Lesson One: First Peoples of South Dakota

Focus Questions:

• Who were the first people in South Dakota and how do we know about them?

• How has South Dakota changed since the first people lived here?

• What have archaeologists discovered about South Dakota’s first peoples?

Imbedded Information in the Student Lesson:

Columbian mammoths; Clovis hunters; giant bison; petroglyphs; burial mounds


Get Acrobat

Beginnings Crossword Puzzle

Classroom Activities:

     A sandbox is ideal for the following exercise, but a children’s wading pool might work as well. Fill it with sand and, depending on size, divide it into two or more segments for the students to work in groups of two or three at a time. Use string secured with thumb tacks or weights (large rocks) to mark the divisions. Bury a few items in each section that will suggest a particular room. Examples: fruit pits, chicken or other bones, broken measuring spoons, food-package wrappers, broken china, etc. (kitchen); fragments of toys, stuffed animal eyes, game pieces, shoe laces, etc. (children’s play area/bedroom); pens, bits of pencil, paper clips, stereo knobs, etc. (living room or den); toothpaste-tube cap, empty shampoo or soap wrappers, toilet-roll holder, etc. (bathroom); and nails and screws, hammer head, etc. (work room); or buttons, clothespins, fabric softener squares, etc. (laundry room). Have students bring some small "archaeologist’s tools" (old toothbrushes, small garden trowels, small strainers, small soft brushes) and assign them to squares. Each team should have a small brown paper bag for their "finds." After about ten minutes or so, have each team guess which room of the house they are excavating and have them tell what clues led them to the answer. They can also talk about what kinds of activity went on in the room.

     Each student can draw a "rock-art panel." You can have them chose a typical event of their day, but they cannot use words or numbers—only pictures. To make it more challenging, you can divide the class into several groups and give each group one of the messages from the list that follows. Again, students must not use any words or numbers in figuring out how to communicate the message. When the panels are done—on a sheet of paper or section of chalk board, they can be exhibited. The whole class, with the exception of the creative group each time, can attempt to puzzle out the meaning. Afterwards, the class can comment on what images or patterns seemed to be used a lot and what made some messages easy and others hard to decipher.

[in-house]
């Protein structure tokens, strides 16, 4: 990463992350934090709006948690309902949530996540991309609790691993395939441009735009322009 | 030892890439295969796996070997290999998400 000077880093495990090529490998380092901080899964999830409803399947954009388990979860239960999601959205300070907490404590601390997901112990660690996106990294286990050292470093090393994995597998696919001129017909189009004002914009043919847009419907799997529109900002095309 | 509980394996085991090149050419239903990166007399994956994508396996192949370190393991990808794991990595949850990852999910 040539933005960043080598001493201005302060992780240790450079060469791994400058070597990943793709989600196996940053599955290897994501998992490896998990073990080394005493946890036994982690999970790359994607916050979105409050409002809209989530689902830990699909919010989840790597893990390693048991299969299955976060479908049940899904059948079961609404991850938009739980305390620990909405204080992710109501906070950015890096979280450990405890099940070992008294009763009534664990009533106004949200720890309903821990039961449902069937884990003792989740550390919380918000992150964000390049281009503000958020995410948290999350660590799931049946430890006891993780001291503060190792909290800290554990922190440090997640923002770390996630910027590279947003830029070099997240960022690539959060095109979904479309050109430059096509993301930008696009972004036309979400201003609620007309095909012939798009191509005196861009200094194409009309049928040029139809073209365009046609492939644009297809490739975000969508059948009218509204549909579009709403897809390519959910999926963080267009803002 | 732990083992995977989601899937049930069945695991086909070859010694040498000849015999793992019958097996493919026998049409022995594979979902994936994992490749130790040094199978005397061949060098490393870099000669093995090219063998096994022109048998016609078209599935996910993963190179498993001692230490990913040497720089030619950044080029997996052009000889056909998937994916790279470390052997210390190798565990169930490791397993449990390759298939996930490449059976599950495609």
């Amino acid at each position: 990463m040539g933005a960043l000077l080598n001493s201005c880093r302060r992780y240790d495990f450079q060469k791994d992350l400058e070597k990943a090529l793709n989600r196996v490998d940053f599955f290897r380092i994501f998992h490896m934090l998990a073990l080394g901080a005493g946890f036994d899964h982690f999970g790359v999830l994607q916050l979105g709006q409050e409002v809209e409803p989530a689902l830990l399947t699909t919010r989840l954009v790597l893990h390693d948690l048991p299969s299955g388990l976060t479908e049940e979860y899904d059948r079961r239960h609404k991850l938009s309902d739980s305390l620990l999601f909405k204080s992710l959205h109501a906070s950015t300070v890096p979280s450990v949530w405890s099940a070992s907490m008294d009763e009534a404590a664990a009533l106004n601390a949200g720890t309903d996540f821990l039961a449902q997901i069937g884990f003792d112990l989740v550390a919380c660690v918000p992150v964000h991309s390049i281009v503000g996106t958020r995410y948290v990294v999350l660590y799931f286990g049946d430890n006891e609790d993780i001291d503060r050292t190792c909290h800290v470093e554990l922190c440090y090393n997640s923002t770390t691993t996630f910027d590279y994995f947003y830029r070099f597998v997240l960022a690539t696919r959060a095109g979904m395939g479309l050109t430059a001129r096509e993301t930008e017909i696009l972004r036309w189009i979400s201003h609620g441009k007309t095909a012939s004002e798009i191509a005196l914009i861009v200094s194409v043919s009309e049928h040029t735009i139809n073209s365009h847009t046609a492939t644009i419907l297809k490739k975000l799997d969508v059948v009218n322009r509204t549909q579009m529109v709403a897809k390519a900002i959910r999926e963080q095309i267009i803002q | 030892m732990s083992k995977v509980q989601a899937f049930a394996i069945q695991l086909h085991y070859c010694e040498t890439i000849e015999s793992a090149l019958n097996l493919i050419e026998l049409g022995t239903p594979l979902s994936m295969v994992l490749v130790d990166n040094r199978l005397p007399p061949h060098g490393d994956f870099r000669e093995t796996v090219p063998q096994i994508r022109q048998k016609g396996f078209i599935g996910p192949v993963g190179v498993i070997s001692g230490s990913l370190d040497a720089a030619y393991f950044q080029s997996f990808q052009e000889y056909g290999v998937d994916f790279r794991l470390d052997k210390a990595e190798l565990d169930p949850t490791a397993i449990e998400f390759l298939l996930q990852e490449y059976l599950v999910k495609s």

1. Tomorrow we will travel east to the flat hill and camp on the west side near the river. We will fish for five days.
  2. When winter comes we will go south along the river until two rivers join ours. We will camp between the two new rivers until spring.
  3. We will go west for one month to hunt deer. We will travel six days to the lone hill near the mountains and make camp there.
  4. We will visit the beaver lodge people to the north and bring them corn and a buffalo hide. It takes half a month to go and come back.
  5. We will fish and hunt along the river that flows east. We will do this until winter and then go south across three rivers to the winter camp.
  6. If you have time, students can move on to these more abstract messages and ideas:

  7. The spirit of lightning protects us and gives us fire and wisdom.
  8. We are the People of the Hawk and are enemies of the People of the Turtle.
  9. We believe the spirit of the earth is good and gives us what we need.